Abstract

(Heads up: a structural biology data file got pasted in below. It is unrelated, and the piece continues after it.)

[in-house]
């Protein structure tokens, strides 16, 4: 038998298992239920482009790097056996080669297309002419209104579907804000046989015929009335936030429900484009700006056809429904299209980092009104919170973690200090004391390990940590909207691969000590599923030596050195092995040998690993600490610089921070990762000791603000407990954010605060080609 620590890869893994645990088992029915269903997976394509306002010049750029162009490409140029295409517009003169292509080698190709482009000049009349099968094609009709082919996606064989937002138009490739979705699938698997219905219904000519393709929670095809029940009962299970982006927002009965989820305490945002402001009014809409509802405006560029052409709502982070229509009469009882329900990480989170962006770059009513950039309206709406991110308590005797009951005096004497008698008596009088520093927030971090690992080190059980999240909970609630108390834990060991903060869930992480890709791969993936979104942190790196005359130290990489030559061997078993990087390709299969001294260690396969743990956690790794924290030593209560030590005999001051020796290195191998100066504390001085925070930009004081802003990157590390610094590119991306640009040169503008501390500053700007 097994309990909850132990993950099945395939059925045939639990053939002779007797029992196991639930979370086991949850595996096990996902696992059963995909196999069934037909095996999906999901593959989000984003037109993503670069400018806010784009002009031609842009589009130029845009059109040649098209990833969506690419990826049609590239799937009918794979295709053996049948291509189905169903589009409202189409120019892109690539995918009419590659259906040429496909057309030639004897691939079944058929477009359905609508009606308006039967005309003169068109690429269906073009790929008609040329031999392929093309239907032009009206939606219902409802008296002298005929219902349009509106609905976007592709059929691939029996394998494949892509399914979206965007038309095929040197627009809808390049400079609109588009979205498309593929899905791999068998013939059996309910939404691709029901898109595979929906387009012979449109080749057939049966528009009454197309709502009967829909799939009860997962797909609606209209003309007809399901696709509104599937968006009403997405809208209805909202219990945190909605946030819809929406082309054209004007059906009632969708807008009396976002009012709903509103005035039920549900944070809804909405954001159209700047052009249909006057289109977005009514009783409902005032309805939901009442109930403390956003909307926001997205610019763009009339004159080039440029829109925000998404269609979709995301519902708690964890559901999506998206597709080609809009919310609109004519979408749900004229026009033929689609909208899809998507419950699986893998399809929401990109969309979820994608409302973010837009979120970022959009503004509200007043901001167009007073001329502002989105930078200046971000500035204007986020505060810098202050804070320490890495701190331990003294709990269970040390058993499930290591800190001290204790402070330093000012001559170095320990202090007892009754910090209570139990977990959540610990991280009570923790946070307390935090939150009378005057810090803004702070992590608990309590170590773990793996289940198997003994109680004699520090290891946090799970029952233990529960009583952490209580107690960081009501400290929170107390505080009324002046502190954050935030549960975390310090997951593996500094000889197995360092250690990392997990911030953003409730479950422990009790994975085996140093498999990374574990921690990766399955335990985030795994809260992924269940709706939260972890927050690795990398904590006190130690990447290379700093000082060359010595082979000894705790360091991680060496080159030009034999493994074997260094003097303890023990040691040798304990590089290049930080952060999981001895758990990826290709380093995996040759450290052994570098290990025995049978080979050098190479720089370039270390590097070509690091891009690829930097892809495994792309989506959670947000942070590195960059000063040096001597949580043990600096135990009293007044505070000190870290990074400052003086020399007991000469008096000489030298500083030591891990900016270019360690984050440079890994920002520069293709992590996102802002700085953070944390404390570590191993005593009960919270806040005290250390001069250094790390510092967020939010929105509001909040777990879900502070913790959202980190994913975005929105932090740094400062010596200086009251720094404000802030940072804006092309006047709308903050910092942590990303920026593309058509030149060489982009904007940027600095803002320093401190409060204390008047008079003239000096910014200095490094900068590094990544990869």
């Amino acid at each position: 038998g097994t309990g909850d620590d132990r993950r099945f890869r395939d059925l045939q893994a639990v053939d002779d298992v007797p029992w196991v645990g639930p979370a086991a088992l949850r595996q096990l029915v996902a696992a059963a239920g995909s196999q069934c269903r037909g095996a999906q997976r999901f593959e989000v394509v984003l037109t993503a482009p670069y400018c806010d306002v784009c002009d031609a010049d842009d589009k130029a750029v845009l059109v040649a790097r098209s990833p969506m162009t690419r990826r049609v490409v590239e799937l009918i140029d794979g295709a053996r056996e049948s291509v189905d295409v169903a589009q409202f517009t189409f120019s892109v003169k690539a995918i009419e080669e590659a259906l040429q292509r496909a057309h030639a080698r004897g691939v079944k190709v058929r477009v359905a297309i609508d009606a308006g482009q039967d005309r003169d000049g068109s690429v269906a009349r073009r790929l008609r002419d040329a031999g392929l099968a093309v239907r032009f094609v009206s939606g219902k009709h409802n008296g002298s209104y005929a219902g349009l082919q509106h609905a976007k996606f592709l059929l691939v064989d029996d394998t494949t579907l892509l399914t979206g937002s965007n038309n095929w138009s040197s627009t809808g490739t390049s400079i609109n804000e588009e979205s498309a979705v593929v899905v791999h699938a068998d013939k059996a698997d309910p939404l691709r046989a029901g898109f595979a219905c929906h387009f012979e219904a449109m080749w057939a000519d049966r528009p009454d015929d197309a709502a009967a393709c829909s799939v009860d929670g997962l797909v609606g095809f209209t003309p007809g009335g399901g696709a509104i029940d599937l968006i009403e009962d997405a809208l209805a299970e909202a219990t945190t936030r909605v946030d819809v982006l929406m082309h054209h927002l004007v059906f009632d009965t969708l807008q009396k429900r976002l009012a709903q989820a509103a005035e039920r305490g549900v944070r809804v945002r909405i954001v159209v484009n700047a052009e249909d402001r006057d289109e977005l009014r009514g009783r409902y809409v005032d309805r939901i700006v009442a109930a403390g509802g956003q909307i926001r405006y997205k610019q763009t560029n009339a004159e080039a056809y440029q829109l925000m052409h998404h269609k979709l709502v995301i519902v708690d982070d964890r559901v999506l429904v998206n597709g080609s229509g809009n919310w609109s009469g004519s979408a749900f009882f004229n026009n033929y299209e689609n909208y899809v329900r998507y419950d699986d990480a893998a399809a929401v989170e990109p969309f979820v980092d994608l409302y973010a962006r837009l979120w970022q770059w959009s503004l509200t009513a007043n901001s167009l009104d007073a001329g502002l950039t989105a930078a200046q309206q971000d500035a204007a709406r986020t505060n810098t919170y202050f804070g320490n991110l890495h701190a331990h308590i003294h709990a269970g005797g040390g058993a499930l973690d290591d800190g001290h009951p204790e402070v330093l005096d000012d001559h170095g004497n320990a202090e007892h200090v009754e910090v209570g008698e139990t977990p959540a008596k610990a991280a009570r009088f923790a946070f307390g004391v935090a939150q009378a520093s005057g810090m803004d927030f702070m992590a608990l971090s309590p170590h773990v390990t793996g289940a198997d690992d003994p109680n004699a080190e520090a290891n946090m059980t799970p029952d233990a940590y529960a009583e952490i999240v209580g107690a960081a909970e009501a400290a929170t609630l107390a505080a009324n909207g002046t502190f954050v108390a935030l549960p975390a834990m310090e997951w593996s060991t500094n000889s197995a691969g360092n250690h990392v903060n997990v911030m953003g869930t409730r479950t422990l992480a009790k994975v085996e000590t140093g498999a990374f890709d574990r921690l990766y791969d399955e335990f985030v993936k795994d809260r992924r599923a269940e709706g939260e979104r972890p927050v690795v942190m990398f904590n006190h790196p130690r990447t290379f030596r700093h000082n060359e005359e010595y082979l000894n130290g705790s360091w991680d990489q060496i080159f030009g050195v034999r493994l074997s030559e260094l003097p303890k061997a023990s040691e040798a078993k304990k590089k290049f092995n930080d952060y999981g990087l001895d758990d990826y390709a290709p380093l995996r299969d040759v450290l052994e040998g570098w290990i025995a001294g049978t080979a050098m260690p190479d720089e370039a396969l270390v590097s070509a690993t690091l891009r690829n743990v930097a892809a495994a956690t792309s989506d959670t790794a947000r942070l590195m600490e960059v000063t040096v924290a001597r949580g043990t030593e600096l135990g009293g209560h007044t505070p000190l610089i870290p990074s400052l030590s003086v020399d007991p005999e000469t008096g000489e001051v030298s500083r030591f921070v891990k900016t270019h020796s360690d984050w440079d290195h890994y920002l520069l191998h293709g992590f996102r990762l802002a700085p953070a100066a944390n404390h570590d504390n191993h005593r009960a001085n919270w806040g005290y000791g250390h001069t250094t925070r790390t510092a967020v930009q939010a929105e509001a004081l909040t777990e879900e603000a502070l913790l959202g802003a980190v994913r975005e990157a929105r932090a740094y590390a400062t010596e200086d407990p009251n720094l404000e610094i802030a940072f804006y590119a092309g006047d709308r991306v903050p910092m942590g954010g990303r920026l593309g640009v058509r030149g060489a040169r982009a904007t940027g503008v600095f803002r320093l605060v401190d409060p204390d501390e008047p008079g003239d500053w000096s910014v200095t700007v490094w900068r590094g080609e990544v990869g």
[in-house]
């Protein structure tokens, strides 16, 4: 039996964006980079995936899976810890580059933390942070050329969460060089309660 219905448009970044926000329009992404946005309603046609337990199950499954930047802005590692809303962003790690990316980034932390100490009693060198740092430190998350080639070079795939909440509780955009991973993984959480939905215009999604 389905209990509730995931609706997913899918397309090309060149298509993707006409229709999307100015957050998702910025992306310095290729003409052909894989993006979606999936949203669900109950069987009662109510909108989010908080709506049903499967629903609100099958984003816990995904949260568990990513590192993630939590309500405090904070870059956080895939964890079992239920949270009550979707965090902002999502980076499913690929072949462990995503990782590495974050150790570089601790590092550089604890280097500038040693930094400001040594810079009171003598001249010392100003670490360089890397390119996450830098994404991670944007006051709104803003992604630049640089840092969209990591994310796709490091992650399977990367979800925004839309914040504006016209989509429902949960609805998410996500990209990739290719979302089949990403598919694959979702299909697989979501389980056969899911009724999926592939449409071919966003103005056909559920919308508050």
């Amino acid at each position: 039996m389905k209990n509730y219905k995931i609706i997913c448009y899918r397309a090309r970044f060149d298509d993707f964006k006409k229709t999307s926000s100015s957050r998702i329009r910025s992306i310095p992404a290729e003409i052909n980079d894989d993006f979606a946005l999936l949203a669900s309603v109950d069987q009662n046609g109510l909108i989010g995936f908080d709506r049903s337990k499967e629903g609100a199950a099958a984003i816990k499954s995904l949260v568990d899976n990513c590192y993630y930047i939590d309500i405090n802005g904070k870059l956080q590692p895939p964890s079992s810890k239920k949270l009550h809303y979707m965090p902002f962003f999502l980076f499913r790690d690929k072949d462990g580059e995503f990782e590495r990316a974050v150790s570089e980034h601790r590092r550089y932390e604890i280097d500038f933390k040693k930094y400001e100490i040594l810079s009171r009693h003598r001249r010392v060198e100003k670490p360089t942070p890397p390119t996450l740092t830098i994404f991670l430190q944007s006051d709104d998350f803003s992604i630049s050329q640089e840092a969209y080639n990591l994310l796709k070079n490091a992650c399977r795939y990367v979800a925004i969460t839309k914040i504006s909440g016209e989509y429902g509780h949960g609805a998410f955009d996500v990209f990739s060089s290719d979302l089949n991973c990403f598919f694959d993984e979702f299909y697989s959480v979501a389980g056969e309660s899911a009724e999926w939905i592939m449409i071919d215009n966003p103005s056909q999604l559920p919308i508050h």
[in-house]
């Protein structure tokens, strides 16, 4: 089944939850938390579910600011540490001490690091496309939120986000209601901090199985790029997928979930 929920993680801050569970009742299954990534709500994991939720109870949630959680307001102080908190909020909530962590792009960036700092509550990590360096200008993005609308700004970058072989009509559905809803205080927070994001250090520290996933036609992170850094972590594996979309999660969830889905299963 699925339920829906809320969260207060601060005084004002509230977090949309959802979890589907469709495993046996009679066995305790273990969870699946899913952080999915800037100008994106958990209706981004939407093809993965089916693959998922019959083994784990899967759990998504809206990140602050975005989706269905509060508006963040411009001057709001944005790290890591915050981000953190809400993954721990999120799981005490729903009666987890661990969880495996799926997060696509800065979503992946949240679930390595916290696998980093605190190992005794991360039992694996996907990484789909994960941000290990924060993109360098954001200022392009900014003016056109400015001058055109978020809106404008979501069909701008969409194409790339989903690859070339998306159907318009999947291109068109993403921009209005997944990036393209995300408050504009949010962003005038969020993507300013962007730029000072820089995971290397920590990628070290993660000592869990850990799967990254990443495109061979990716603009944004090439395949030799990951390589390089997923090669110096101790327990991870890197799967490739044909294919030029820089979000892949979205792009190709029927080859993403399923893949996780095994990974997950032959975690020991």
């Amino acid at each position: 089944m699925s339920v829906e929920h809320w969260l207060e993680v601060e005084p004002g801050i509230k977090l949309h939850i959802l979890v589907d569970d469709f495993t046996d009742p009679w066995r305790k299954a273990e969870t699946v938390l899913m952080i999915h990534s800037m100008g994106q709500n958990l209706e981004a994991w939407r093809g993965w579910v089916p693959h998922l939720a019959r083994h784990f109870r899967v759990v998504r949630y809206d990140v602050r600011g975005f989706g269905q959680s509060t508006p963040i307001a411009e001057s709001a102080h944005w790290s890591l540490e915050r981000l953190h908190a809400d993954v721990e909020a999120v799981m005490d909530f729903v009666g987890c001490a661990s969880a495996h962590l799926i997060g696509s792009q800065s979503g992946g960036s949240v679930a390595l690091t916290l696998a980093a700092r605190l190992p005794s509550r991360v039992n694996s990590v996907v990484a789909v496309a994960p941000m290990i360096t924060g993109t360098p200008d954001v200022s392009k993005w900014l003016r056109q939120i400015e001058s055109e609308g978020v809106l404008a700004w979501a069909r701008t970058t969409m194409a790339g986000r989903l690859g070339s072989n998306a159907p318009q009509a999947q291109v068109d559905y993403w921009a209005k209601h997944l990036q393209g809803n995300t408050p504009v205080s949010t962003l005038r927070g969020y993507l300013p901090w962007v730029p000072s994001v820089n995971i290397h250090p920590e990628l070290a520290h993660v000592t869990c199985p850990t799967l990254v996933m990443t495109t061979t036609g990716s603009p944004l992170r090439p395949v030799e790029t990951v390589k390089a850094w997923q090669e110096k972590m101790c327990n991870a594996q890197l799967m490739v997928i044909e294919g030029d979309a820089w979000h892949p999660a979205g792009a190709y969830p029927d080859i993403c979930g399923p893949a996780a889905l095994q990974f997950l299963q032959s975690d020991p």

Objectives: Ankylosing spondylitis (AS) is a chronic inflammation of the spine and the sacroiliac joints. Current markers of inflammation, such as C-reactive protein (CRP), are reflecting the production of an acute phase reactant rather than tissue specific inflammation, but the use of CRP as a diagnostic and prognostic marker for AS has not provided the sought accuracy and specificity. We hypothesized that local enzymatic activity in the disease-affected tissue, which is associated with extensive tissue turnover may, by cleavage, modify the CRP produced in the liver. These cleavage products may provide additional information on systemic inflammation as compared to that of full-length CRP. We investigated whether these CRP degradation products would provide additional diagnostic value in AS patients compared to full-length CRP. Methods: CRP fragments were identified by mass-spectrometry. Two fragments were selected for ELISA development. One assay exclusively identified a matrix metalloproteinase (MMP) generated fragment, CRP-MMP, whereas the other assay identified a cathepsin generated fragment, CRP-CAT. Full-length CRP, CRP-MMP and CRP-CAT were measured in serum samples from 40 AS patients and 40 sex- and age-matched controls. Results: Full-length CRP was not elevated in AS patients compared to controls, whereas CRP-MMP was elevated by 25% (p<0.001) and CRP-CAT by 50% (p<0.0001). The Area Under Curve of the Receiver-Operator Characteristic curve of CRP-CAT was the highest with 77%. Conclusions: MMP and cathepsin degraded CRP provided more discriminative diagnostic potential compared to that of full-length CRP in this current study. These data suggest that different pools of CRP may provide insight into the inflammation processes in AS.

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